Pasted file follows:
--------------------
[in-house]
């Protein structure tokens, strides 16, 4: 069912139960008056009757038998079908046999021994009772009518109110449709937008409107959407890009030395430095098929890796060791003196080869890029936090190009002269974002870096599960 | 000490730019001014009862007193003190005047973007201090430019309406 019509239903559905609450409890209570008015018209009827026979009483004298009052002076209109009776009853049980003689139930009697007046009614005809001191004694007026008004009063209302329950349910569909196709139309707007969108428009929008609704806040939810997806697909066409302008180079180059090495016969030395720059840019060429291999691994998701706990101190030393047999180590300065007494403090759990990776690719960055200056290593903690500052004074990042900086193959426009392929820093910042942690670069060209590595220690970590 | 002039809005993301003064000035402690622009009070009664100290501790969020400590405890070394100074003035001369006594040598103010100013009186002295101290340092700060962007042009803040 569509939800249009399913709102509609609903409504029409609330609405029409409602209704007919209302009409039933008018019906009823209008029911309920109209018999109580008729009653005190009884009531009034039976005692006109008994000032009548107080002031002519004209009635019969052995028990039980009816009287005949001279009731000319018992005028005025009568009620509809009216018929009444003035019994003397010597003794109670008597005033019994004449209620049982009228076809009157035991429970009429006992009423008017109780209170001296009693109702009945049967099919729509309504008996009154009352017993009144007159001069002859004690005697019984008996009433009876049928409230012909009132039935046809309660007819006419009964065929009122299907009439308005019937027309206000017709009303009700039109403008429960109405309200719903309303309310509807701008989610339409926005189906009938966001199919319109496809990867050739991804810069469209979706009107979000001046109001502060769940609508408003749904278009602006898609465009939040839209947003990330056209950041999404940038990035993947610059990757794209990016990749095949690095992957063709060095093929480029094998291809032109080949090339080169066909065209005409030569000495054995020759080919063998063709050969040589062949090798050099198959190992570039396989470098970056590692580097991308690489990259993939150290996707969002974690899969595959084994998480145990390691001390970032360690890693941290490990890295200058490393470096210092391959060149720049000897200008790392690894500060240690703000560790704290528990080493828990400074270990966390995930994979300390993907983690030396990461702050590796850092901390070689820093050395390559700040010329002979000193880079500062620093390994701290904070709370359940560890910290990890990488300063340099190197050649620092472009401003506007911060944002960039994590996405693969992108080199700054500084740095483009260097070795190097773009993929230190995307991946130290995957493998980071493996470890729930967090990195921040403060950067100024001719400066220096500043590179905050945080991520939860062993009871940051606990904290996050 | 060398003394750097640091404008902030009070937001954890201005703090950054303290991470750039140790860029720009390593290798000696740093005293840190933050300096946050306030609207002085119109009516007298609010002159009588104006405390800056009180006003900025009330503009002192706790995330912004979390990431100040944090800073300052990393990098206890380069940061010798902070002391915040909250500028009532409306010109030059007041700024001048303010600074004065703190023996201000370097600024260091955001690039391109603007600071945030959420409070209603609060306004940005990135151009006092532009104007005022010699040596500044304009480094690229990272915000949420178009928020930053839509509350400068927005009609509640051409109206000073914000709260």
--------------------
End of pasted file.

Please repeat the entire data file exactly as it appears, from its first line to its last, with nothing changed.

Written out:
[in-house]
């Protein structure tokens, strides 16, 4: 069912139960008056009757038998079908046999021994009772009518109110449709937008409107959407890009030395430095098929890796060791003196080869890029936090190009002269974002870096599960 | 000490730019001014009862007193003190005047973007201090430019309406 019509239903559905609450409890209570008015018209009827026979009483004298009052002076209109009776009853049980003689139930009697007046009614005809001191004694007026008004009063209302329950349910569909196709139309707007969108428009929008609704806040939810997806697909066409302008180079180059090495016969030395720059840019060429291999691994998701706990101190030393047999180590300065007494403090759990990776690719960055200056290593903690500052004074990042900086193959426009392929820093910042942690670069060209590595220690970590 | 002039809005993301003064000035402690622009009070009664100290501790969020400590405890070394100074003035001369006594040598103010100013009186002295101290340092700060962007042009803040 569509939800249009399913709102509609609903409504029409609330609405029409409602209704007919209302009409039933008018019906009823209008029911309920109209018999109580008729009653005190009884009531009034039976005692006109008994000032009548107080002031002519004209009635019969052995028990039980009816009287005949001279009731000319018992005028005025009568009620509809009216018929009444003035019994003397010597003794109670008597005033019994004449209620049982009228076809009157035991429970009429006992009423008017109780209170001296009693109702009945049967099919729509309504008996009154009352017993009144007159001069002859004690005697019984008996009433009876049928409230012909009132039935046809309660007819006419009964065929009122299907009439308005019937027309206000017709009303009700039109403008429960109405309200719903309303309310509807701008989610339409926005189906009938966001199919319109496809990867050739991804810069469209979706009107979000001046109001502060769940609508408003749904278009602006898609465009939040839209947003990330056209950041999404940038990035993947610059990757794209990016990749095949690095992957063709060095093929480029094998291809032109080949090339080169066909065209005409030569000495054995020759080919063998063709050969040589062949090798050099198959190992570039396989470098970056590692580097991308690489990259993939150290996707969002974690899969595959084994998480145990390691001390970032360690890693941290490990890295200058490393470096210092391959060149720049000897200008790392690894500060240690703000560790704290528990080493828990400074270990966390995930994979300390993907983690030396990461702050590796850092901390070689820093050395390559700040010329002979000193880079500062620093390994701290904070709370359940560890910290990890990488300063340099190197050649620092472009401003506007911060944002960039994590996405693969992108080199700054500084740095483009260097070795190097773009993929230190995307991946130290995957493998980071493996470890729930967090990195921040403060950067100024001719400066220096500043590179905050945080991520939860062993009871940051606990904290996050 | 060398003394750097640091404008902030009070937001954890201005703090950054303290991470750039140790860029720009390593290798000696740093005293840190933050300096946050306030609207002085119109009516007298609010002159009588104006405390800056009180006003900025009330503009002192706790995330912004979390990431100040944090800073300052990393990098206890380069940061010798902070002391915040909250500028009532409306010109030059007041700024001048303010600074004065703190023996201000370097600024260091955001690039391109603007600071945030959420409070209603609060306004940005990135151009006092532009104007005022010699040596500044304009480094690229990272915000949420178009928020930053839509509350400068927005009609509640051409109206000073914000709260």